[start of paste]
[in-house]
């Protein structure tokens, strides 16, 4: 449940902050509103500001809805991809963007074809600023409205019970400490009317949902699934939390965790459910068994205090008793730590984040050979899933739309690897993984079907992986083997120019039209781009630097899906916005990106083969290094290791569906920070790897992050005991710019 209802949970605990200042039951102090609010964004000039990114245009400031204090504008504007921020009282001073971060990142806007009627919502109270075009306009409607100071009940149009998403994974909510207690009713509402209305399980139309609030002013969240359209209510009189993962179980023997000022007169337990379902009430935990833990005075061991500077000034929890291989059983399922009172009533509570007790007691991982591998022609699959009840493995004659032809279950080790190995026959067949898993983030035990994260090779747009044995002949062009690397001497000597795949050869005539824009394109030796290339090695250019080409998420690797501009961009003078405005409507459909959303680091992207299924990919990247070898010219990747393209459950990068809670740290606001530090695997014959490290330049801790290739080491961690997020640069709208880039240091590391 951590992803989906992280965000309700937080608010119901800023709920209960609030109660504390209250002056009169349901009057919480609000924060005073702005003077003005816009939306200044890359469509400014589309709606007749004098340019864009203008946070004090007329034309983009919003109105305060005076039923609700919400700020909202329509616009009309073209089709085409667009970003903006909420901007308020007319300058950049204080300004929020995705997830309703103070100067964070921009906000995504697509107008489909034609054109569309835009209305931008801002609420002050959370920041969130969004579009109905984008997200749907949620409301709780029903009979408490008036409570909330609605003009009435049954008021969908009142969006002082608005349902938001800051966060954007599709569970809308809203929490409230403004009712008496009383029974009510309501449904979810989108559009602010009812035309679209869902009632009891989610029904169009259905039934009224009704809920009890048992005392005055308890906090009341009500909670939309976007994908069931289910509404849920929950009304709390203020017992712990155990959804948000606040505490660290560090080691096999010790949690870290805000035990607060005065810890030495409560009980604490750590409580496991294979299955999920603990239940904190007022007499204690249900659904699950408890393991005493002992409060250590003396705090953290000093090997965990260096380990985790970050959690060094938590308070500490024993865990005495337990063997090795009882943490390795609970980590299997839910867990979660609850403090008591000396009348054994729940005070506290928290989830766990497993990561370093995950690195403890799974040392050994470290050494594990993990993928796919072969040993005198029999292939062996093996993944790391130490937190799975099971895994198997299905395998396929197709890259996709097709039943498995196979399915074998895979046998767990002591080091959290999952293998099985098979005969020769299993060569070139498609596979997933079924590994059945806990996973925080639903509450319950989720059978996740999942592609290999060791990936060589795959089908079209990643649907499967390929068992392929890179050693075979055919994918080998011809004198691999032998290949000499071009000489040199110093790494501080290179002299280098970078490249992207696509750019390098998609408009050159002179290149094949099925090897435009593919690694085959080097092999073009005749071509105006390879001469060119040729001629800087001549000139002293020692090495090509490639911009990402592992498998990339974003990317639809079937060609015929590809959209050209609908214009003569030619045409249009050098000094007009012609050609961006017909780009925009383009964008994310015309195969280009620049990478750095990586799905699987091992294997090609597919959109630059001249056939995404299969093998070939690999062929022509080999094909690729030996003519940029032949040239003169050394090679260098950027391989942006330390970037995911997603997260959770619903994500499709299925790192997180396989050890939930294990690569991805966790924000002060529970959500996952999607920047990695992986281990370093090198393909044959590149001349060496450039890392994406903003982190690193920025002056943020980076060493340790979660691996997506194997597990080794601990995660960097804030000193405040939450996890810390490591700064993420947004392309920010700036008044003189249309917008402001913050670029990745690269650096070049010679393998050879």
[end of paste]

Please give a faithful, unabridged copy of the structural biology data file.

[in-house]
């Protein structure tokens, strides 16, 4: 449940902050509103500001809805991809963007074809600023409205019970400490009317949902699934939390965790459910068994205090008793730590984040050979899933739309690897993984079907992986083997120019039209781009630097899906916005990106083969290094290791569906920070790897992050005991710019 209802949970605990200042039951102090609010964004000039990114245009400031204090504008504007921020009282001073971060990142806007009627919502109270075009306009409607100071009940149009998403994974909510207690009713509402209305399980139309609030002013969240359209209510009189993962179980023997000022007169337990379902009430935990833990005075061991500077000034929890291989059983399922009172009533509570007790007691991982591998022609699959009840493995004659032809279950080790190995026959067949898993983030035990994260090779747009044995002949062009690397001497000597795949050869005539824009394109030796290339090695250019080409998420690797501009961009003078405005409507459909959303680091992207299924990919990247070898010219990747393209459950990068809670740290606001530090695997014959490290330049801790290739080491961690997020640069709208880039240091590391 951590992803989906992280965000309700937080608010119901800023709920209960609030109660504390209250002056009169349901009057919480609000924060005073702005003077003005816009939306200044890359469509400014589309709606007749004098340019864009203008946070004090007329034309983009919003109105305060005076039923609700919400700020909202329509616009009309073209089709085409667009970003903006909420901007308020007319300058950049204080300004929020995705997830309703103070100067964070921009906000995504697509107008489909034609054109569309835009209305931008801002609420002050959370920041969130969004579009109905984008997200749907949620409301709780029903009979408490008036409570909330609605003009009435049954008021969908009142969006002082608005349902938001800051966060954007599709569970809308809203929490409230403004009712008496009383029974009510309501449904979810989108559009602010009812035309679209869902009632009891989610029904169009259905039934009224009704809920009890048992005392005055308890906090009341009500909670939309976007994908069931289910509404849920929950009304709390203020017992712990155990959804948000606040505490660290560090080691096999010790949690870290805000035990607060005065810890030495409560009980604490750590409580496991294979299955999920603990239940904190007022007499204690249900659904699950408890393991005493002992409060250590003396705090953290000093090997965990260096380990985790970050959690060094938590308070500490024993865990005495337990063997090795009882943490390795609970980590299997839910867990979660609850403090008591000396009348054994729940005070506290928290989830766990497993990561370093995950690195403890799974040392050994470290050494594990993990993928796919072969040993005198029999292939062996093996993944790391130490937190799975099971895994198997299905395998396929197709890259996709097709039943498995196979399915074998895979046998767990002591080091959290999952293998099985098979005969020769299993060569070139498609596979997933079924590994059945806990996973925080639903509450319950989720059978996740999942592609290999060791990936060589795959089908079209990643649907499967390929068992392929890179050693075979055919994918080998011809004198691999032998290949000499071009000489040199110093790494501080290179002299280098970078490249992207696509750019390098998609408009050159002179290149094949099925090897435009593919690694085959080097092999073009005749071509105006390879001469060119040729001629800087001549000139002293020692090495090509490639911009990402592992498998990339974003990317639809079937060609015929590809959209050209609908214009003569030619045409249009050098000094007009012609050609961006017909780009925009383009964008994310015309195969280009620049990478750095990586799905699987091992294997090609597919959109630059001249056939995404299969093998070939690999062929022509080999094909690729030996003519940029032949040239003169050394090679260098950027391989942006330390970037995911997603997260959770619903994500499709299925790192997180396989050890939930294990690569991805966790924000002060529970959500996952999607920047990695992986281990370093090198393909044959590149001349060496450039890392994406903003982190690193920025002056943020980076060493340790979660691996997506194997597990080794601990995660960097804030000193405040939450996890810390490591700064993420947004392309920010700036008044003189249309917008402001913050670029990745690269650096070049010679393998050879």